I begin these lines without really knowing where they will take me, so serious is the dilemma and so divided am I deep down inside. All of us who are sensitive to the situation of the Afghan population are faced with a dilemma that has been expressed many times on the Boards of Directors of humanitarian NGOs. How far should we go in making concessions to the Taliban? Where do we draw the red lines? Our propensity to want to support at all costs the populations who call for help – and who often trust us more than a regime that deprives them of their freedom – leads us to push back these famous red lines a little further every day as soon as they are crossed.
Concluding such a debate is not for me. It seems to me that only a certain pragmatism can guide us, while avoiding dogmatism. Perhaps, however, we shouldn’t let ourselves be blinded by some of the rhetoric, some of the music being whispered in our ears.
We’re all familiar with the idea that the Taliban were bound to change. I’ve already heard it from eminent writers in ’96 and ’98. Even then, we were promised the reopening of girls’ schools. We never saw it.
The distinction between moderate and radical Taliban is also well known. Specialists in revolutionary movements may contradict me, but I have the impression that in non-democratic movements it’s always the radicals who win out. The others are traitors. And has there been the slightest inflection in the attitude of the current regime in the two years it’s been in power?
This is when the discourse becomes more perverse. Some of the Taliban’s leaders, happily followed by other do-gooders, suggest that, in fact, if the supreme leader inevitably pursues his black line, it is the fault of “the West”. Blithely reversing the direction from cause to consequence, they claim that it is international sanctions that are provoking the regime’s intransigence. Basically, it’s us, the Westerners, the humanitarians, who are responsible for the population’s misfortunes. And we, crushed by our very Christian sense of guilt, are ready to melt and apologize.
But I can’t help thinking that the lifting of sanctions, or any form of recognition of this oppressive regime – oppressive not only towards women, but also, as we often forget to mention, towards ethnic groups other than the one in power, and even of the latter – would be a new victory for the Taliban, this time without a fight, at the sole price of reinforced oppression. It’s hard to see why this would encourage the regime to make concessions.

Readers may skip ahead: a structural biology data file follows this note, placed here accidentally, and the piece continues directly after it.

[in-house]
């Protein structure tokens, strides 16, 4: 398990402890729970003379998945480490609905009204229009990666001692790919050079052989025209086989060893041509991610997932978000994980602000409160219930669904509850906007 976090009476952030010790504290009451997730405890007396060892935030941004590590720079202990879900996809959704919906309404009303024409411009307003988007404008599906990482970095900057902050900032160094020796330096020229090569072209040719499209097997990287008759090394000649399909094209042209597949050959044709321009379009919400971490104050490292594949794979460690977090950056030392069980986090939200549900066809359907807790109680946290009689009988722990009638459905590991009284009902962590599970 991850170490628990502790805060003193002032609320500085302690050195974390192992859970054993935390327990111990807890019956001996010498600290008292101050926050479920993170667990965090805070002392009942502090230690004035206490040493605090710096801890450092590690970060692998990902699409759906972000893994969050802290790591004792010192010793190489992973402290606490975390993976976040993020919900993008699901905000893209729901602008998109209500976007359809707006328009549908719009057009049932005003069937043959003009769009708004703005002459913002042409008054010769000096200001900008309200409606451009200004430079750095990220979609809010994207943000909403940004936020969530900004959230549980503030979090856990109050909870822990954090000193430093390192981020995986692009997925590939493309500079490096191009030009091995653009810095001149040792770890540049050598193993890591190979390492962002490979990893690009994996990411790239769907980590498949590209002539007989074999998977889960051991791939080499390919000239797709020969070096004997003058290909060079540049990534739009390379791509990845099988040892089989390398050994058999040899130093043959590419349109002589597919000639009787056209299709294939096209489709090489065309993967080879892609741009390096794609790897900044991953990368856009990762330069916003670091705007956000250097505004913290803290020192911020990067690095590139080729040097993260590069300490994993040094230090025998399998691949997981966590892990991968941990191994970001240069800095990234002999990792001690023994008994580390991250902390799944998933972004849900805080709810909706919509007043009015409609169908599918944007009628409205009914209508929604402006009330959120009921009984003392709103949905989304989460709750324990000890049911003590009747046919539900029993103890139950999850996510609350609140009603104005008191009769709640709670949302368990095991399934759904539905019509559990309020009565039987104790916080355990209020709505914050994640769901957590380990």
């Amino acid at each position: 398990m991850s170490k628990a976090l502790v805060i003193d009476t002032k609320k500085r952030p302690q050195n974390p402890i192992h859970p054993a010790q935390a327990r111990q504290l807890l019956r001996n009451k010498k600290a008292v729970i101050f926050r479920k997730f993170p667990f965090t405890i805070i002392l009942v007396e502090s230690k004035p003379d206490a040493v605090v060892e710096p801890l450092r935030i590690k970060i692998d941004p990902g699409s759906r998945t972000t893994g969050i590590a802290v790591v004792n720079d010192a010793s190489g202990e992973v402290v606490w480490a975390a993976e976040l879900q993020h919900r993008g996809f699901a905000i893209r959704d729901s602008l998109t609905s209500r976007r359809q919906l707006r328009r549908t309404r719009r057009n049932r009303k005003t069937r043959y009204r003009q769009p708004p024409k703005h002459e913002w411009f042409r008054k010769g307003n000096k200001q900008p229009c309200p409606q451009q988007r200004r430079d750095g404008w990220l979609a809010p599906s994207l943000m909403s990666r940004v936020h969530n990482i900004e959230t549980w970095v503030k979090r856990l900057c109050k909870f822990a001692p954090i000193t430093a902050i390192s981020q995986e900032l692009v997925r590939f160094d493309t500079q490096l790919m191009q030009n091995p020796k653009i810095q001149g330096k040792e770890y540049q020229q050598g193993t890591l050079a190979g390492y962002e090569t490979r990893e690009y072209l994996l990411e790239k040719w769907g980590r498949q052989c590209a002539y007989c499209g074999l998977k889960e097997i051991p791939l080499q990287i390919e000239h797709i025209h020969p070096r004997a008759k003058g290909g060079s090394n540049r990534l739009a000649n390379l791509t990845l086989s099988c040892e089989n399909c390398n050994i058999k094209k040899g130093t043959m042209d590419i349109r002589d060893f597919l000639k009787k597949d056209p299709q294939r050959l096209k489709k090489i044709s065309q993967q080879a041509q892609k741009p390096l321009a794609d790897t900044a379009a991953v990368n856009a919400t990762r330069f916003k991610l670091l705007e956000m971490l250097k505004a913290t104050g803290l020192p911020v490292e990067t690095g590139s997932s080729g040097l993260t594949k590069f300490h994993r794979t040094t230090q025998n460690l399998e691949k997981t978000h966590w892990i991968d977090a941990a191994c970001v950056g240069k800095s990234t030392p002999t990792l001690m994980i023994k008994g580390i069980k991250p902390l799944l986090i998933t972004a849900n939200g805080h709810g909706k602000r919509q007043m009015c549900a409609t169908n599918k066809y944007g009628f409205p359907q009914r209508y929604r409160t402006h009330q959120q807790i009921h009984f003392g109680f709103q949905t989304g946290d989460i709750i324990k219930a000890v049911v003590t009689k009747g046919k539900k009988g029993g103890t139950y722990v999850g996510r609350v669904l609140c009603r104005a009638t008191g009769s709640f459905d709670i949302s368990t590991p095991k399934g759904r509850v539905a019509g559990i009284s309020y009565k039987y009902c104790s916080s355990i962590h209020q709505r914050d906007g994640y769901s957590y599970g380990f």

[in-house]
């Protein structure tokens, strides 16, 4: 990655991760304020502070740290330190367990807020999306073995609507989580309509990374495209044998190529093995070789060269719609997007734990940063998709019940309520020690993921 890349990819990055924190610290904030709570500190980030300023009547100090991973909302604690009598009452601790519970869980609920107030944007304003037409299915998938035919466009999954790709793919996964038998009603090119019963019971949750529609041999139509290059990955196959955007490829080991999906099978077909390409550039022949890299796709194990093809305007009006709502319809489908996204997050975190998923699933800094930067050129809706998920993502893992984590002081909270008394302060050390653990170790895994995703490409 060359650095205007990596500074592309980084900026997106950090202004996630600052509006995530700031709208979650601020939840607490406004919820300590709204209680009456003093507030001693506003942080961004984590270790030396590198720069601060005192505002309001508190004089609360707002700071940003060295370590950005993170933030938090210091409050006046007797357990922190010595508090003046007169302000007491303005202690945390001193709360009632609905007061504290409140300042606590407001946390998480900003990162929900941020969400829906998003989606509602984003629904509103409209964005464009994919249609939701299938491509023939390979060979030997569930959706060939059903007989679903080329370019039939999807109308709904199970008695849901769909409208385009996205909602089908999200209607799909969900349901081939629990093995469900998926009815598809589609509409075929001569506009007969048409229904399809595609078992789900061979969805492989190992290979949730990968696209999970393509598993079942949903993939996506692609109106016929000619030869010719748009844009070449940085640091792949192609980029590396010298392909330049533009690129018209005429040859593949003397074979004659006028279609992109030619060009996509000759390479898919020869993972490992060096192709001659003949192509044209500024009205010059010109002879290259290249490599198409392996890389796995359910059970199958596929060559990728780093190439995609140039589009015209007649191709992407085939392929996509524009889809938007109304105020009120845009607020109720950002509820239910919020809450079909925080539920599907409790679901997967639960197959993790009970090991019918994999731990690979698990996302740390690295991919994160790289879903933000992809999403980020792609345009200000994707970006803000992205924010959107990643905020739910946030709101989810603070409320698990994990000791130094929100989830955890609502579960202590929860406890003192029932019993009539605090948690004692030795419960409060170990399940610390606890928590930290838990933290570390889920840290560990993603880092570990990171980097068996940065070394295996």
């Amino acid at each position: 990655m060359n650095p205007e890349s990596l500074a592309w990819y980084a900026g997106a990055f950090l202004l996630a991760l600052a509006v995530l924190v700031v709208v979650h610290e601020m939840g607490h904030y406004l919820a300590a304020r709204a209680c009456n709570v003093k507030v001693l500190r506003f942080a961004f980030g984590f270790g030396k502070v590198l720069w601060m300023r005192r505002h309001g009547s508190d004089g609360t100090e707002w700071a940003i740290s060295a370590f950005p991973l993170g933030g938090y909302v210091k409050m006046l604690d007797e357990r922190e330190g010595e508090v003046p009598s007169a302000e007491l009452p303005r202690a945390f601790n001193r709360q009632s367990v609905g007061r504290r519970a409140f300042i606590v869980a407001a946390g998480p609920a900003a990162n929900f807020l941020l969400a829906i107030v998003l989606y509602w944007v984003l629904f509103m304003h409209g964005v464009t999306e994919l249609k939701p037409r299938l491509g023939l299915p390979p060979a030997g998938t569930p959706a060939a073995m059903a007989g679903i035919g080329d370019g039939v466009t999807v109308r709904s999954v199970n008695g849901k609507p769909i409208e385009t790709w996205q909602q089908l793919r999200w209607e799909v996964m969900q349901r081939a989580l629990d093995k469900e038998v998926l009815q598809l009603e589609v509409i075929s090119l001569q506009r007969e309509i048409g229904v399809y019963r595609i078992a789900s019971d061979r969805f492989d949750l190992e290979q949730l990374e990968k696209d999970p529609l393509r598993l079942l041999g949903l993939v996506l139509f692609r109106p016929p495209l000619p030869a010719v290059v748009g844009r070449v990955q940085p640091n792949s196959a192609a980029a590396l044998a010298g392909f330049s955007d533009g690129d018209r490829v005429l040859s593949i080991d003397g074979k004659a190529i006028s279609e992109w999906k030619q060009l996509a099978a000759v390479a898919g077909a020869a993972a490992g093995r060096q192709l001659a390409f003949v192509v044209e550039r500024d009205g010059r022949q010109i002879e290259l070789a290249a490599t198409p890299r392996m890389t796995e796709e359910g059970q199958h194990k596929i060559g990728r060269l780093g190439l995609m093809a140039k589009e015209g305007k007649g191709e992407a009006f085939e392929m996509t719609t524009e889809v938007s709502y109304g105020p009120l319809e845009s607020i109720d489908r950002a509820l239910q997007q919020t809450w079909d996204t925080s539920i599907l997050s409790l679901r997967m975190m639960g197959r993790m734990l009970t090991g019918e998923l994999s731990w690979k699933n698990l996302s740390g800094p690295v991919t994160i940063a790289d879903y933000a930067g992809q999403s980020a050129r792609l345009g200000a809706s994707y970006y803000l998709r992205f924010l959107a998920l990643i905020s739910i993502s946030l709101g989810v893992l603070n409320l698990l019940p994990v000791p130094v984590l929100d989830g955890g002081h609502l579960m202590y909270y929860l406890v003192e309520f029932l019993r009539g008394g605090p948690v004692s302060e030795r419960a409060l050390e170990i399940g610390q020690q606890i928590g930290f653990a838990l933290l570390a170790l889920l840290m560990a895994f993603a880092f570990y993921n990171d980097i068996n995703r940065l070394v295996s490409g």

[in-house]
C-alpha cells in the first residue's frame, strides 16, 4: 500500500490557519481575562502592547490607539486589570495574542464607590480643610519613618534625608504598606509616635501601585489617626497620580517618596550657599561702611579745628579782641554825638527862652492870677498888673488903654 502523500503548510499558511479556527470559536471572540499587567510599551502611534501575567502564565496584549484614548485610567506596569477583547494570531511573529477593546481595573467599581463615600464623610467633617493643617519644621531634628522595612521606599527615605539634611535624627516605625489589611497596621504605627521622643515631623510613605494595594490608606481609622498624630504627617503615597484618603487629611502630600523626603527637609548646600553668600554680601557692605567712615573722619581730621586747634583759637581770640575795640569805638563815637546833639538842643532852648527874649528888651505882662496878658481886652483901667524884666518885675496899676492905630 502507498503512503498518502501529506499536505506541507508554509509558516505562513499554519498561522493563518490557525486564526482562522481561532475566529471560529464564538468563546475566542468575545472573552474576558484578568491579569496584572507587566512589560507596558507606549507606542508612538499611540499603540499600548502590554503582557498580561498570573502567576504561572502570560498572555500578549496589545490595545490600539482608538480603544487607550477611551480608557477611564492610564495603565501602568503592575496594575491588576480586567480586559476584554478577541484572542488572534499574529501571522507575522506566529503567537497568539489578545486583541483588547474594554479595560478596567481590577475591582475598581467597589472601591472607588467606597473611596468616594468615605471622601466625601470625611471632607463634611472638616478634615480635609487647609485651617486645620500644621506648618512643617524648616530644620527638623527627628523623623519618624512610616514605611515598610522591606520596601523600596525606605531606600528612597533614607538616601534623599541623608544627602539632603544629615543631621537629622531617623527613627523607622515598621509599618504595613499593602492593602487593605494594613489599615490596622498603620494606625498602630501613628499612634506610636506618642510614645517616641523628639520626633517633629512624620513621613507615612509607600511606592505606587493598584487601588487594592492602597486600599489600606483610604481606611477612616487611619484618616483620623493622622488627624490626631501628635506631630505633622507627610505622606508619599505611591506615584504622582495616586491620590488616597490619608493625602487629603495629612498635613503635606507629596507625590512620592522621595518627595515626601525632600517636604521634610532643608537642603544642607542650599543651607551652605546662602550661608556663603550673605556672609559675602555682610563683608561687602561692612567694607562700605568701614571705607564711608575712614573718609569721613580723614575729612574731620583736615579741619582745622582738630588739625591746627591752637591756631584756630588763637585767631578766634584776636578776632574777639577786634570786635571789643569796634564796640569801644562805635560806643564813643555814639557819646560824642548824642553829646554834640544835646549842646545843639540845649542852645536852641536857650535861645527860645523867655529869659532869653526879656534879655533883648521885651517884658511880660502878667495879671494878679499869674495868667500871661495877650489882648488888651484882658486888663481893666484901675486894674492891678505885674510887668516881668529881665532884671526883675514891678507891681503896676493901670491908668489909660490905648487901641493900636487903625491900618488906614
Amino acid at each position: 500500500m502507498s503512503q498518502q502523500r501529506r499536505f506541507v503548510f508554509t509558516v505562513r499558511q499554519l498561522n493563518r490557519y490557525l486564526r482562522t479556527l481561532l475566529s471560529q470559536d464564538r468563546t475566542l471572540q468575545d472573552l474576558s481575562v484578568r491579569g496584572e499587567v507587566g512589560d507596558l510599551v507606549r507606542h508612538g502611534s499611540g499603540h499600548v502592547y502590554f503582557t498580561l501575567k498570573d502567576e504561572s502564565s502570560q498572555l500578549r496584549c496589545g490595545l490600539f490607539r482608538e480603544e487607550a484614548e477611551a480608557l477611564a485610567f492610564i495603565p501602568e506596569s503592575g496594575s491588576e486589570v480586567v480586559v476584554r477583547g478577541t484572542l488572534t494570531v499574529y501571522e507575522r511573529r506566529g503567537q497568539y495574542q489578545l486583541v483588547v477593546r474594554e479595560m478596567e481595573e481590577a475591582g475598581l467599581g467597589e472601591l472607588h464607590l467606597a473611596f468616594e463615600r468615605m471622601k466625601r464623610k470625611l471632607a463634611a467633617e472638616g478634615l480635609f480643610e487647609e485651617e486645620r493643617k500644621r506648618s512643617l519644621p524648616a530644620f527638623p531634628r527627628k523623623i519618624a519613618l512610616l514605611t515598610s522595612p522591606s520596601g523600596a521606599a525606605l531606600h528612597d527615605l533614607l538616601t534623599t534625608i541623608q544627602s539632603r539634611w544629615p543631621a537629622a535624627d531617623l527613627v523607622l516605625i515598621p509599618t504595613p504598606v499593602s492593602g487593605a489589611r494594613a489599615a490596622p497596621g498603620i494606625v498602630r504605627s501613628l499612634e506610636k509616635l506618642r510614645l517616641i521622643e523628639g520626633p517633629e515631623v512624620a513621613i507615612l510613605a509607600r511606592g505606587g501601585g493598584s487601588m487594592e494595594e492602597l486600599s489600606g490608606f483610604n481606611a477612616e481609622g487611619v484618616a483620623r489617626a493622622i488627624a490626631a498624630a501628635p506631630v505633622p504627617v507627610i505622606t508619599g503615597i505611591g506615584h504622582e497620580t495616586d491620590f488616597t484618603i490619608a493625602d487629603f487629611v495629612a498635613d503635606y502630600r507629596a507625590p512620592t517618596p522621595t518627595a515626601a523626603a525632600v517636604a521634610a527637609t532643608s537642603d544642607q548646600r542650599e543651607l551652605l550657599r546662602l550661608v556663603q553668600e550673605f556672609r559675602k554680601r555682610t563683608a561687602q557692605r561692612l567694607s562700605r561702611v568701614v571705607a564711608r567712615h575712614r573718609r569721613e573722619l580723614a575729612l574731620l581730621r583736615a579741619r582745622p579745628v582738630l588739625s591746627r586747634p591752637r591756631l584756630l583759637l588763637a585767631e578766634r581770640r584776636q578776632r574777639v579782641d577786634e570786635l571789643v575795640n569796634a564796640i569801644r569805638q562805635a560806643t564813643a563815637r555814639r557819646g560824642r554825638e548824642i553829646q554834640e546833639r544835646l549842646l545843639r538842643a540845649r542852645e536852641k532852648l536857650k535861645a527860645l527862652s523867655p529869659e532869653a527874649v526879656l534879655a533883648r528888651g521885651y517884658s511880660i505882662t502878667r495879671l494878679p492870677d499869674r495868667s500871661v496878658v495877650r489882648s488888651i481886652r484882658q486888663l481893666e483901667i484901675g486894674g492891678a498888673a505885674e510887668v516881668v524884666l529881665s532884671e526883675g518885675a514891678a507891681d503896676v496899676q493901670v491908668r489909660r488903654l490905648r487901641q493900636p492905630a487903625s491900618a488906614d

So what can we do? Once again, I don’t know. For my part, I’ll stick to trial and error, but with a few guidelines. Firstly, not to let myself be corrupted by relativistic ideas that, basically: you can still work, there’s more security (and for good reason!), there’s less corruption (this remains to be demonstrated), “they” have accepted that a woman comes to do the housework on condition that she doesn’t meet a man, etc. Secondly, to try to help with as little interference as possible. Then, try to help with as little interference as possible with the regime, so as not to reinforce it even indirectly. Continue to make known what is intolerable. And remember that, even for a starving person, freedom remains a supreme good. As a child, I was influenced by the fable of the wolf and the fox:
“Tied up?” said the Wolf: “So you don’t run
Where you want to? – Not always, but what does it matter?
It matters so well, that of all your meals
I don’t want any,
And wouldn’t want even that much treasure.”
But that’s for the Afghans to decide. Not mine. My role is to listen to their expectations of bread, education, health, respect, solidarity and freedom.
Former teacher in Afghanistan from 1969 to 1978, co-founder of AFRANE (Amitié franco-afghane), of which he was president from 1996 to 2013 and is currently vice-president. Author of Restez pour la nuit (L’Asiathèque and CEREDAF) and 80 mots d’Afghanistan (L’Asiathèque).
Etienne Gille on Défis Humanitaires :
|Etienne Gille’s article raises the question of whether or not to act at all costs in Afghanistan. As we know, the response from associations is diverse, with some providing support and others refusing to do so. We have already published an opinion piece on this subject by Jean François Riffaud of Action Contre la Faim (ACF).
If you would like to take part in this debate, please send us your testimonial (firstname.lastname@example.org), which we will use to the best of our ability. We look forward to hearing from you.